Moral Predators: The Duty to Employ Uninhabited Aerial Vehicles

Journal of Military Ethics 9 (4):342-368 (2010)
  Copy   BIBTEX

Abstract

A variety of ethical objections have been raised against the military employment of uninhabited aerial vehicles (UAVs, drones). Some of these objections are technological concerns over UAVs abilities’ to function on par with their inhabited counterparts. This paper sets such concerns aside and instead focuses on supposed objections to the use of UAVs in principle. I examine several such objections currently on offer and show them all to be wanting. Indeed, I argue that we have a duty to protect an agent engaged in a justified act from harm to the greatest extent possible, so long as that protection does not interfere with the agent's ability to act justly. UAVs afford precisely such protection. Therefore, we are obligated to employ UAV weapon systems if it can be shown that their use does not significantly reduce a warfighter's operational capability. Of course, if a given military action is unjustified to begin with, then carrying out that act via UAVs is wrong, just as it would be with any weapon. But the point of this paper is to show that there is nothing wrong in principle with using a UAV and that, other things being equal, using such technology is, in fact, obligatory.

Links

PhilArchive



    Upload a copy of this work     Papers currently archived: 74,247

External links

Setup an account with your affiliations in order to access resources via your University's proxy server

Through your library

Similar books and articles

Predators or Ploughshares? Arms Control of Robotic Weapons.Robert Sparrow - 2009 - IEEE Technology and Society 28 (1):25-29.
A Defense of Acting From Duty.Diane Jeske - 1998 - Journal of Value Inquiry 32 (1):61–74.
Defending the Right To Do Wrong.Ori J. Herstein - 2012 - Law and Philosophy 31 (3):343-365.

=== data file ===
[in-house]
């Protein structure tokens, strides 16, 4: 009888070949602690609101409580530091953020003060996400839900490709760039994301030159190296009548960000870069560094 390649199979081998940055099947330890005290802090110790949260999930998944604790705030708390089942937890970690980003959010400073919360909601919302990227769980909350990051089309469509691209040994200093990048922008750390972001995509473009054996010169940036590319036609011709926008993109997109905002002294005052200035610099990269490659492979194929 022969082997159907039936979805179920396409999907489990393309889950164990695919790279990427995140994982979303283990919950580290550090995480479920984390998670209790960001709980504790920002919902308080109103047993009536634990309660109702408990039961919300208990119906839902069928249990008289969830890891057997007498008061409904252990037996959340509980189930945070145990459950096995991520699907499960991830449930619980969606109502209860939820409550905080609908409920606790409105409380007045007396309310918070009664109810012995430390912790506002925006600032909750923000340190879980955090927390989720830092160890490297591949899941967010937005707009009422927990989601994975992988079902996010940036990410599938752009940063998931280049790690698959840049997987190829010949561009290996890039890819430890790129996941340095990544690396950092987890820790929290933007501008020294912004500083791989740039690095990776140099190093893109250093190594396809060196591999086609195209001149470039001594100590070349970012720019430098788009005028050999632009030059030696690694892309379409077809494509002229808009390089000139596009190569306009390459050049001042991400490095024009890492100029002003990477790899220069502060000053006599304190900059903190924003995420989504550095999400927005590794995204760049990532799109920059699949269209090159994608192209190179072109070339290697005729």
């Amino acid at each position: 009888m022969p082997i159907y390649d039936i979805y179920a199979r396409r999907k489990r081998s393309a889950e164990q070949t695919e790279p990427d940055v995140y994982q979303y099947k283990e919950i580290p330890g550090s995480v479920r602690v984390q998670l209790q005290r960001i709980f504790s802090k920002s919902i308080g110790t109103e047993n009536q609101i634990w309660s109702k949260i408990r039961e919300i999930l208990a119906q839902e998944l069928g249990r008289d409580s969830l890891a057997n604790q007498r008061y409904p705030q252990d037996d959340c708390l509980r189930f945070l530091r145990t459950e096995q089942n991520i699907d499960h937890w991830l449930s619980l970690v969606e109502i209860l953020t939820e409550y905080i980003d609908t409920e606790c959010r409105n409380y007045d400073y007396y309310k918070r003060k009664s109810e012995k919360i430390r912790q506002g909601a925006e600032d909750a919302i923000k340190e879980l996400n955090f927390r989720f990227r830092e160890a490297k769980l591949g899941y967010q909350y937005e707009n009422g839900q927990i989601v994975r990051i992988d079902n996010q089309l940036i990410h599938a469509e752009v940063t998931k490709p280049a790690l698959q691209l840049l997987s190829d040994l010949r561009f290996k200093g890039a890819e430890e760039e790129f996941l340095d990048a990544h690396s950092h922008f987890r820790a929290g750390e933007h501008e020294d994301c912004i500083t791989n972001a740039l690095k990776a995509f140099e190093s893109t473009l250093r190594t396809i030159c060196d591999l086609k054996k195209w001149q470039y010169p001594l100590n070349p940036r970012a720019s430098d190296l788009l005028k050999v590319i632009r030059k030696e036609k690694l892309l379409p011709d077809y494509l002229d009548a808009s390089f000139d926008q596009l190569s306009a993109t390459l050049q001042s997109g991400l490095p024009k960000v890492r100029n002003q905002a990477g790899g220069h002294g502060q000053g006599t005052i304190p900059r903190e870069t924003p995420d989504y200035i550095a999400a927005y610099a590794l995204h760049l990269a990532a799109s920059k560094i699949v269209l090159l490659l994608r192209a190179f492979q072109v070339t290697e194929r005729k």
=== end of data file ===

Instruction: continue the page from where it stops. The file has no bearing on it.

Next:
The Alleged Moral Repugnance of Acting From Duty.Marcia Baron - 1984 - Journal of Philosophy 81 (4):197-220.
A Duty to Adopt?Daniel Friedrich - 2013 - Journal of Applied Philosophy 30 (1):25-39.
Acting with Feeling From Duty.Julie Tannenbaum - 2002 - Ethical Theory and Moral Practice 5 (3):321-337.
The Relation of Moral Worth to the Good Will in Kant’s Ethics.Walter E. Schaller - 1992 - Journal of Philosophical Research 17:351-382.
Intentions and Consequences in Military Ethics.Peter Olsthoorn - 2011 - Journal of Military Ethics 10 (2):81-93.
A Kantian Moral Duty for the Soon-to-Be Demented to Commit Suicide.Dennis R. Cooley - 2007 - American Journal of Bioethics 7 (6):37 – 44.
Animals, Predators, the Right to Life, and the Duty to Save Lives.Aaron Simmons - 2009 - Ethics and the Environment 14 (1):pp. 15-27.

Analytics

Added to PP
2012-06-01

Downloads
247 (#47,823)

6 months
10 (#79,801)

Historical graph of downloads
How can I increase my downloads?

Author's Profile

Bradley Strawser
Naval Postgraduate School

Citations of this work

Just War and Robots’ Killings.Thomas W. Simpson & Vincent C. Müller - 2016 - Philosophical Quarterly 66 (263):302-22.
The Morality of Autonomous Robots.Aaron M. Johnson & Sidney Axinn - 2013 - Journal of Military Ethics 12 (2):129 - 141.

View all 47 citations / Add more citations

References found in this work

Killer Robots.Robert Sparrow - 2007 - Journal of Applied Philosophy 24 (1):62–77.
The Ethics of Killing in War.Jeff McMahan - 2004 - Ethics 114 (4):693-733.
The Ethics of Killing in War.Jeff McMahan - 2006 - Philosophia 34 (1):693-733.
The Responsibility Dilemma for Killing in War: A Review Essay.Seth Lazar - 2010 - Philosophy and Public Affairs 38 (2):180-213.

View all 20 references / Add more references